Existential Pontification and Generalized Abstract Digressions

## Tourist by day, Blogger by night

In which Edward travels France

Many, many years ago, I decided that I would study French rather than Spanish in High School. I wasn’t a particularly driven foreign language learner: sure I studied enough to get As (well, except for one quarter when I got a B+), but I could never convince myself to put enough importance on absorbing as much vocabulary and grammar as possible. Well, now I’m in France and this dusty, two-year old knowledge is finally being put to good use. And boy, am I wishing that I’d paid more attention in class.

Perhaps the first example of my fleeting French knowledge was when we reached the Marseille airport and I went up to the ticket counter and said, “Excusez-moi, je voudrais un... uhh...” the word for map having escaped my mind. I tried “carte” but that wasn’t quite correct. The agent helpfully asked me in English if I was looking for a map, to which I gratefully answered yes. Turns out the word is “plan.” I thanked the agent and consequently utterly failed to understand the taxi driver who took us to our first night’s accommodation in Plan-de-Cuques.

Still, my broken, incomplete knowledge of French was still better than none at all, and I soon recall enough about the imperatif and est-ce que to book a taxi, complain about coffee and tea we were served at Le Moulin Bleu (Tea bags? Seriously? Unfortunately, I was not fluent enough to get us a refund), and figure out what to do when we accidentally missed our bus stop (this involved me remembering what an eglise was). Though, I didn’t remember until Monday that Mercredi was Wednesday, not Monday.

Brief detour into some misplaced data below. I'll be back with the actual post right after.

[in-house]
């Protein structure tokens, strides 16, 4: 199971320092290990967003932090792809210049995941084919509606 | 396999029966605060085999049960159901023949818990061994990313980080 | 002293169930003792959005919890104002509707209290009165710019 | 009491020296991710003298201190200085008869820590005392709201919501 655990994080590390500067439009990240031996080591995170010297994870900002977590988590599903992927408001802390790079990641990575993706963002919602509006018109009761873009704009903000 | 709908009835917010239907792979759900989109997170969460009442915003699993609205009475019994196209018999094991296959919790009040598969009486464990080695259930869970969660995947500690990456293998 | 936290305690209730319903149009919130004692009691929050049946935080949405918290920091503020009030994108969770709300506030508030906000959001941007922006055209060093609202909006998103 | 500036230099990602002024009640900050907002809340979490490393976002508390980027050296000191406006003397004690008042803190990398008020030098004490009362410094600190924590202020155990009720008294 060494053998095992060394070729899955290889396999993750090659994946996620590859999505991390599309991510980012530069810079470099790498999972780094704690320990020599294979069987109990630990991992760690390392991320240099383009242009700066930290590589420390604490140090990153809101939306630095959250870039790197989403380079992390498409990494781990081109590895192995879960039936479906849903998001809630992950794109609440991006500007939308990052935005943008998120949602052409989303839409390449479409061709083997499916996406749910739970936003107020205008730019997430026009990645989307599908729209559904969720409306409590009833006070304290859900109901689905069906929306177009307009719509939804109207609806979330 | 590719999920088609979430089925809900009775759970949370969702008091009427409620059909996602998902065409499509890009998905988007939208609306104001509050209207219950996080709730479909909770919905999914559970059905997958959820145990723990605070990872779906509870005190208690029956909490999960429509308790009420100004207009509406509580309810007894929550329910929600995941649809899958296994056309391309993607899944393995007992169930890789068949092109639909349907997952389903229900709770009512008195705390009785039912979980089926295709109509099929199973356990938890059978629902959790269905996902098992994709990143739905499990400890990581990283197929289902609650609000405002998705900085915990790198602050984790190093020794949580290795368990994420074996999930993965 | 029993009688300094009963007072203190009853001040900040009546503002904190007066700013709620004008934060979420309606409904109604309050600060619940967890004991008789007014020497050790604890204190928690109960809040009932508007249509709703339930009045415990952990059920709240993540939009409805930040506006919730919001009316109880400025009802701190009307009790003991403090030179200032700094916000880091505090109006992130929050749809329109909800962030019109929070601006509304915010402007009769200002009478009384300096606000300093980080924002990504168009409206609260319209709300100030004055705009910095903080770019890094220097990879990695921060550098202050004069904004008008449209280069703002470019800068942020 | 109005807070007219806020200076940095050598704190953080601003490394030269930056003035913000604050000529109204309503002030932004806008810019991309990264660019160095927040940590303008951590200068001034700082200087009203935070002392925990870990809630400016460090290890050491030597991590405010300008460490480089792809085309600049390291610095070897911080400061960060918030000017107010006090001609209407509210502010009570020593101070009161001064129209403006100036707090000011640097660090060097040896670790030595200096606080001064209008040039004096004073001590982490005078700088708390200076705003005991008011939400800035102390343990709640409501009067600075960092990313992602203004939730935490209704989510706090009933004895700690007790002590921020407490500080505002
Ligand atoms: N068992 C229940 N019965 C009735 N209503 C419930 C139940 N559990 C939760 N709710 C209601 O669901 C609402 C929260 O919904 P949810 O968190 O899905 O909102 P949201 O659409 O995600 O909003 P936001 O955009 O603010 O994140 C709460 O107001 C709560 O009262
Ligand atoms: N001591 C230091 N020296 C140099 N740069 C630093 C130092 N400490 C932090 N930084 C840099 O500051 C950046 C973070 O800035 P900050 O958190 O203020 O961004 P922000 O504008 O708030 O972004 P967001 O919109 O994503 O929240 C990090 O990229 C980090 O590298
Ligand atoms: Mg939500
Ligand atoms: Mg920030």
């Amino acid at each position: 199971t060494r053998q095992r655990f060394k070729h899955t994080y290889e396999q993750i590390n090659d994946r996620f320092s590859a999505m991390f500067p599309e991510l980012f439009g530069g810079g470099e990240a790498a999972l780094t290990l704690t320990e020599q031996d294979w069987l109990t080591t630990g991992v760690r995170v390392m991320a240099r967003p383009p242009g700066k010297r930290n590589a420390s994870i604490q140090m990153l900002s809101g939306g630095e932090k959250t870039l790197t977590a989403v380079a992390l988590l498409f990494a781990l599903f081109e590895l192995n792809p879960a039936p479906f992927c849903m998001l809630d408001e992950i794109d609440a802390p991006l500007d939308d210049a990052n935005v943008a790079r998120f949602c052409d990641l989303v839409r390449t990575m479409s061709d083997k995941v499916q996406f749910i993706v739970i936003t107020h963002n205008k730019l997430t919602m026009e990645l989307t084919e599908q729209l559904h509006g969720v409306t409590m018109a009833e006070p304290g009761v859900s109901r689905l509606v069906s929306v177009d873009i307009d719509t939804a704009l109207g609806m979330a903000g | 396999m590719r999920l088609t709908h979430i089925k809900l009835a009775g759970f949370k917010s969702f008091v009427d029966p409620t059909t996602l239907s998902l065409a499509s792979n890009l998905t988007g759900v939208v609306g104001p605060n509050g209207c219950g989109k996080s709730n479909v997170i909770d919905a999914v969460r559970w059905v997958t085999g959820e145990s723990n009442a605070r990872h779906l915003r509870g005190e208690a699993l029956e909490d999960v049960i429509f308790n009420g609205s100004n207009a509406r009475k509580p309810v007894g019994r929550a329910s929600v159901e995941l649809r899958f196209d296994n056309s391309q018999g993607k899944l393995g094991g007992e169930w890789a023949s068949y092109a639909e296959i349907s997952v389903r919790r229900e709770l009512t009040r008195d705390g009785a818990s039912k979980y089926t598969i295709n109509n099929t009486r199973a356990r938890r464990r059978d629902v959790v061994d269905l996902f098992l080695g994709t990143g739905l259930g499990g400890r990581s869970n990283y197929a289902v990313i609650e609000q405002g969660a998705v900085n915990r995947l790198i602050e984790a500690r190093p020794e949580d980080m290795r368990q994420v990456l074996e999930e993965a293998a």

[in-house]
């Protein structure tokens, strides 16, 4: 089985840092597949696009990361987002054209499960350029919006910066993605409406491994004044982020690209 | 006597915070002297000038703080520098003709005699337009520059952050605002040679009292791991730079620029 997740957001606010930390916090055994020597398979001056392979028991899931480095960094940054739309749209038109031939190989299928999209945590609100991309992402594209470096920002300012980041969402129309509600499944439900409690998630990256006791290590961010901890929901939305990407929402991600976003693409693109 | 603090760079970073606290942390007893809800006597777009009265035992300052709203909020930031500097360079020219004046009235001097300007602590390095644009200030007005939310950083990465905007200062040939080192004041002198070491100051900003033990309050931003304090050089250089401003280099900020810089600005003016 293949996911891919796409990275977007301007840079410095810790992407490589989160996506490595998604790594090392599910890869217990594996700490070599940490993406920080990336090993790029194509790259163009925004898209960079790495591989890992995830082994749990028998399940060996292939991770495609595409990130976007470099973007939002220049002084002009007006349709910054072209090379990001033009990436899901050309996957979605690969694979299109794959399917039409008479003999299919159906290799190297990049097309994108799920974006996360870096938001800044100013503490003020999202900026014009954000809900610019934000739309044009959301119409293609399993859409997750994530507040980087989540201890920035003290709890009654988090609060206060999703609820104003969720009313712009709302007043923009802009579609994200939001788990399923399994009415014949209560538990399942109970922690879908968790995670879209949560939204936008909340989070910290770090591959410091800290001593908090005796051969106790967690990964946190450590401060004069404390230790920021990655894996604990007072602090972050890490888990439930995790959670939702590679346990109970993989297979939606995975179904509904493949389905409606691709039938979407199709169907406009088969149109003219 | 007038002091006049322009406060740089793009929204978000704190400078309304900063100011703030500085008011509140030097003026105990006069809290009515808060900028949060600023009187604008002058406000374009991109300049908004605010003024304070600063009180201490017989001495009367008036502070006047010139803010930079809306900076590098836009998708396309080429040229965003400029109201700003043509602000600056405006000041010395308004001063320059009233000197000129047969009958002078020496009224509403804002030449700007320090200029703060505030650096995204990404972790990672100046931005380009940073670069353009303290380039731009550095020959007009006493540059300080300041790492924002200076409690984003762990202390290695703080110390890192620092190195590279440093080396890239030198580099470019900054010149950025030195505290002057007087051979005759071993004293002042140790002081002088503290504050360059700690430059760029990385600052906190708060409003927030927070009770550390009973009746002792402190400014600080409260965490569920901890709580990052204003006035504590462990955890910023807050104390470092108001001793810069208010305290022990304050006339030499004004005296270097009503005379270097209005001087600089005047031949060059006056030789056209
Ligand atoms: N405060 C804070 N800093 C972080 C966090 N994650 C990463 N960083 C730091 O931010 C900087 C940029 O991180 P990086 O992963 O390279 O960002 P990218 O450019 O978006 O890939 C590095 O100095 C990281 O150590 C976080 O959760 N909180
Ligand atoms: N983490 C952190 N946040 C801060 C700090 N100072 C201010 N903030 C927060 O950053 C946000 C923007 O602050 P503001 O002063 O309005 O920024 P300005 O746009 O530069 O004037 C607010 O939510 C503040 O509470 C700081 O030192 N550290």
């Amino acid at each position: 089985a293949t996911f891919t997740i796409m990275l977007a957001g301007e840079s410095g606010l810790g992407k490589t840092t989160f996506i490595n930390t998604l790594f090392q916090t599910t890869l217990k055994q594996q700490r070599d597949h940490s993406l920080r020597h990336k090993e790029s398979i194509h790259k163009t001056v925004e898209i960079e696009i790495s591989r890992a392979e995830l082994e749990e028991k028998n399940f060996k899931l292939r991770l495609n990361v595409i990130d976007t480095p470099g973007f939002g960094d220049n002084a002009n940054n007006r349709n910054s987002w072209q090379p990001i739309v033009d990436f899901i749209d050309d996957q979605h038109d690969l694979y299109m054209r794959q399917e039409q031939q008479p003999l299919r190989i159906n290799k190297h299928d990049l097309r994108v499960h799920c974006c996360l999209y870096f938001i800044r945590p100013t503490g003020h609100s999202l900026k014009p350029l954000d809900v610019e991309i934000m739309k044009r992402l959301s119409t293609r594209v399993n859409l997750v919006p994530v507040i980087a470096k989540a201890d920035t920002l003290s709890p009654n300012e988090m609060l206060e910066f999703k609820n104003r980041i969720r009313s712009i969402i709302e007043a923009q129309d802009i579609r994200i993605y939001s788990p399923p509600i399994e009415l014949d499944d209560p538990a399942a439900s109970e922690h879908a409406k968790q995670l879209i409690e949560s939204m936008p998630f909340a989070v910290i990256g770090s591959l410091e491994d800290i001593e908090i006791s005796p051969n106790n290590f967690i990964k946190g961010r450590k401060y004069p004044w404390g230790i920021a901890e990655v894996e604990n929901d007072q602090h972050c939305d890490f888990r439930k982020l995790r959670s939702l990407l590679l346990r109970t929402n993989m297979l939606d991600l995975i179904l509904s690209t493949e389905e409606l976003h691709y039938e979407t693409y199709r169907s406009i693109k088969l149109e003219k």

Our itinerary involved staying in a few small French villages for the first few days, and then moving into the bigger cities (Lyon and Paris). Exploring small villages is a bit challenging, since the percentage of English speakers is much smaller and it’s easy to accidentally bus out to a town and find out that all of the stores are closed because it’s Monday and of course everything is closed on Monday! But there are also chances to be lucky: wandering out without any particular destination in mind, we managed to stumble upon a charming Christmas market and spontaneously climbed up a hill to a fantastic view of Marseilles.